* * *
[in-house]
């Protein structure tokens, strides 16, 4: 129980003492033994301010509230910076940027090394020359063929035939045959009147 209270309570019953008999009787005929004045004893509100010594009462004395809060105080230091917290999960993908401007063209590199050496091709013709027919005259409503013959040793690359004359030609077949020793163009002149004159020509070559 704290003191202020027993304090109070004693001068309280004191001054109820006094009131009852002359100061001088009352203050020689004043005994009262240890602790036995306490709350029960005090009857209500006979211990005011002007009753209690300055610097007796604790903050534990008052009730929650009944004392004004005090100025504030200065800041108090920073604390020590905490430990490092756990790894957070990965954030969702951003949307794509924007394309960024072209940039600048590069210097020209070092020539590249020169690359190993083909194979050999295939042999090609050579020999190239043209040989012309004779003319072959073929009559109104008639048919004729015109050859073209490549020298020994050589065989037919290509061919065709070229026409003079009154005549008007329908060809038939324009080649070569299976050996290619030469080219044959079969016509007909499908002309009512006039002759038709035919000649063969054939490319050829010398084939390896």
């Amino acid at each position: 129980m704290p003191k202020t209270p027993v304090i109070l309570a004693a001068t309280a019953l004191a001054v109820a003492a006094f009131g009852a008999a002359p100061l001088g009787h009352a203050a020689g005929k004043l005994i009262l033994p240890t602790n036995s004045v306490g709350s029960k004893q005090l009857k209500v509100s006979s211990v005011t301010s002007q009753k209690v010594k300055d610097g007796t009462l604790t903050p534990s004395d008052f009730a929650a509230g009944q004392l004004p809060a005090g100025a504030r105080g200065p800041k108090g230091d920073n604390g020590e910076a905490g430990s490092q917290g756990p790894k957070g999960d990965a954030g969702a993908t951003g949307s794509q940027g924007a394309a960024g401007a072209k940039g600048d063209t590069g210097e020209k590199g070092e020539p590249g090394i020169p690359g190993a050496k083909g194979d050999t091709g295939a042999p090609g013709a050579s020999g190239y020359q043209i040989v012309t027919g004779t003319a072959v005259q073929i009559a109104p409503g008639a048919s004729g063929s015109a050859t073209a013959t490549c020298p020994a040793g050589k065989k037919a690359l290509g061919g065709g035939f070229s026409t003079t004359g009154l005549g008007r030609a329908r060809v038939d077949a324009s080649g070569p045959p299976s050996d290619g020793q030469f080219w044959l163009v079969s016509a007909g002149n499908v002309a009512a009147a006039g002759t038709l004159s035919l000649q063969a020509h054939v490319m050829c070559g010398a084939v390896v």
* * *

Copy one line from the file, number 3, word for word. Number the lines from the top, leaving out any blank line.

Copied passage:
């Amino acid at each position: 129980m704290p003191k202020t209270p027993v304090i109070l309570a004693a001068t309280a019953l004191a001054v109820a003492a006094f009131g009852a008999a002359p100061l001088g009787h009352a203050a020689g005929k004043l005994i009262l033994p240890t602790n036995s004045v306490g709350s029960k004893q005090l009857k209500v509100s006979s211990v005011t301010s002007q009753k209690v010594k300055d610097g007796t009462l604790t903050p534990s004395d008052f009730a929650a509230g009944q004392l004004p809060a005090g100025a504030r105080g200065p800041k108090g230091d920073n604390g020590e910076a905490g430990s490092q917290g756990p790894k957070g999960d990965a954030g969702a993908t951003g949307s794509q940027g924007a394309a960024g401007a072209k940039g600048d063209t590069g210097e020209k590199g070092e020539p590249g090394i020169p690359g190993a050496k083909g194979d050999t091709g295939a042999p090609g013709a050579s020999g190239y020359q043209i040989v012309t027919g004779t003319a072959v005259q073929i009559a109104p409503g008639a048919s004729g063929s015109a050859t073209a013959t490549c020298p020994a040793g050589k065989k037919a690359l290509g061919g065709g035939f070229s026409t003079t004359g009154l005549g008007r030609a329908r060809v038939d077949a324009s080649g070569p045959p299976s050996d290619g020793q030469f080219w044959l163009v079969s016509a007909g002149n499908v002309a009512a009147a006039g002759t038709l004159s035919l000649q063969a020509h054939v490319m050829c070559g010398a084939v390896v």